It may also be prudent for the exercising party to provide a brief explanation within the notice as to why performance is not possible, and to memorialize what steps it has undertaken or intends to undertake to mitigate the effects of nonperformance. Parties should mindful however of how they characterize the nature of the intervening force majeure event at this early stage (i.e., is it the pandemic itself or the resultant government-instituted mandate that renders performance impossible?) because causation issues may later arise during litigation if the force majure clause covers one event (e.g., government mandates), but not the other (e.g., pandemics).  

Parties may also wish to initiate dialogue with their contractual counterparty as it becomes increasingly likely that the contract’s force majeure clause will be exercised. Open lines of communication not only demonstrates good faith but also increases the chances that the parties will reach some common ground and decide to reform (or rewrite) portions of their contract.  Indeed, contract reformation or the negotiation of substitute performance may be more desirable for both parties than the discharge of performance altogether.

Alternatives to Force Majeure If a given contract fails to include a force majeure clause, or if the clause exists but is not triggered by public health events like the COVID-19 pandemic, the performing party may still be excused from its contractual obligations by virtue of other non-contract based defenses, namely the common law doctrines of  “impossibility,” “commercial impracticability” and “frustration of purpose.”  We will address the scope and applicability of these common law alternatives in the next installment of this series.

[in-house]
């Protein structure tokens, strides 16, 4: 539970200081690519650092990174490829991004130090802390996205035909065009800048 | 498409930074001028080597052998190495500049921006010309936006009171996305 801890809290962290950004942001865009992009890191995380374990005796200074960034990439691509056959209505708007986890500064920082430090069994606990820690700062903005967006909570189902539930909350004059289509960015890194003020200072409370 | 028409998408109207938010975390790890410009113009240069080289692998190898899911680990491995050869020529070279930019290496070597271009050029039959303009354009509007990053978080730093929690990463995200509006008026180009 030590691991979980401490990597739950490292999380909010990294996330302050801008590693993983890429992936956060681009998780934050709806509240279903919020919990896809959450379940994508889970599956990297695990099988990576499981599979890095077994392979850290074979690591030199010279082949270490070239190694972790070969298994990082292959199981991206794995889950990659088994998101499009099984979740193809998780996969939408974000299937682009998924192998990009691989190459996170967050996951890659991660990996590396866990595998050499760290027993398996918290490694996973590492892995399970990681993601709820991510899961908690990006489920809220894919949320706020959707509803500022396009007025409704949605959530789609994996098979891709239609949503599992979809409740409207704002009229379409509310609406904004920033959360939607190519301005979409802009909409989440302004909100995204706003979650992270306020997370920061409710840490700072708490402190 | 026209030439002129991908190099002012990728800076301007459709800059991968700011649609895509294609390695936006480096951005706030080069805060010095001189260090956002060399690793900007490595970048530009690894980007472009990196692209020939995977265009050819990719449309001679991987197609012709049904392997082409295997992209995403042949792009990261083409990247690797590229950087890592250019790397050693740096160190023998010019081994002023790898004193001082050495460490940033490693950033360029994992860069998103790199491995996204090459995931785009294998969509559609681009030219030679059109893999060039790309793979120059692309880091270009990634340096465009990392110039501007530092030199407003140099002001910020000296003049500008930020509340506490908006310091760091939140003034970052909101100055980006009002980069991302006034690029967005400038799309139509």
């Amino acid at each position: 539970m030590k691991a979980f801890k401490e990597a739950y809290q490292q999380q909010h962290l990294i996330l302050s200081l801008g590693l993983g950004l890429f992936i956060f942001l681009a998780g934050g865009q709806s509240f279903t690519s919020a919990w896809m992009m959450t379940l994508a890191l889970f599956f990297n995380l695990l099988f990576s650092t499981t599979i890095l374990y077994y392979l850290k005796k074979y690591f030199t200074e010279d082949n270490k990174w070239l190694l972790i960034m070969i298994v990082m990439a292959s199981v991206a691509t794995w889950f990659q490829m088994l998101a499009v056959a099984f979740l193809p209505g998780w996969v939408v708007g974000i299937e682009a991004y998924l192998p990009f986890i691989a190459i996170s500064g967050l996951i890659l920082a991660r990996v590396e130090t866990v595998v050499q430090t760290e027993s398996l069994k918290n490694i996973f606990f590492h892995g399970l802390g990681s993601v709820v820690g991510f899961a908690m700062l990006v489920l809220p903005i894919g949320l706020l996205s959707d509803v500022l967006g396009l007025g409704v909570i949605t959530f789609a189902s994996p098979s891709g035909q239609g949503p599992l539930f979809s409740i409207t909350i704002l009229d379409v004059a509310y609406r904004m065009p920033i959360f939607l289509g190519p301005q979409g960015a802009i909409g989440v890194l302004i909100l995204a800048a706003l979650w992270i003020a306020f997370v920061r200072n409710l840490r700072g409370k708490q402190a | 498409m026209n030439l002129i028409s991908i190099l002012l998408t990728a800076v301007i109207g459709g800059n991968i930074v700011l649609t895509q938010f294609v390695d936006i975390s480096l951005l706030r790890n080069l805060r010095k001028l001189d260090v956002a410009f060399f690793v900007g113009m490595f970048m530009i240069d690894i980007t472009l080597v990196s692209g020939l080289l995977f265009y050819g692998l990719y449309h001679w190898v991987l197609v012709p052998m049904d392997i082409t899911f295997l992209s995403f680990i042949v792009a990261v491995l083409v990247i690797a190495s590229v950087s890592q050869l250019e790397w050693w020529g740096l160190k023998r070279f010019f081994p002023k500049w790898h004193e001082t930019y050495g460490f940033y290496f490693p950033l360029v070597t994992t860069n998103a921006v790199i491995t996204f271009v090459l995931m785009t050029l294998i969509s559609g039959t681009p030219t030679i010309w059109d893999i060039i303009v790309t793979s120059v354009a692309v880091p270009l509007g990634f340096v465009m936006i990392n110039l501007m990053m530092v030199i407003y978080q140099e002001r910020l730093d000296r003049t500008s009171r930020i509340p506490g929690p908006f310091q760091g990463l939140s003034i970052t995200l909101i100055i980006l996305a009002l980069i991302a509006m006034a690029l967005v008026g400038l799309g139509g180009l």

About the Author: Michael A. DeIulis
Michael DeIulis is an associate in Burns & Levinson’s Business Litigation and Dispute Resolution practice group. He has extensive experience representing clients in a wide range of commercial disputes in state and federal court, and alternative dispute resolution forums.

Michael’s practice focuses on business disputes involving complex commercial, business tort, contract, employment, and securities claims. He can be reached at mdeiulis@burnslev.com or 617.345.3356.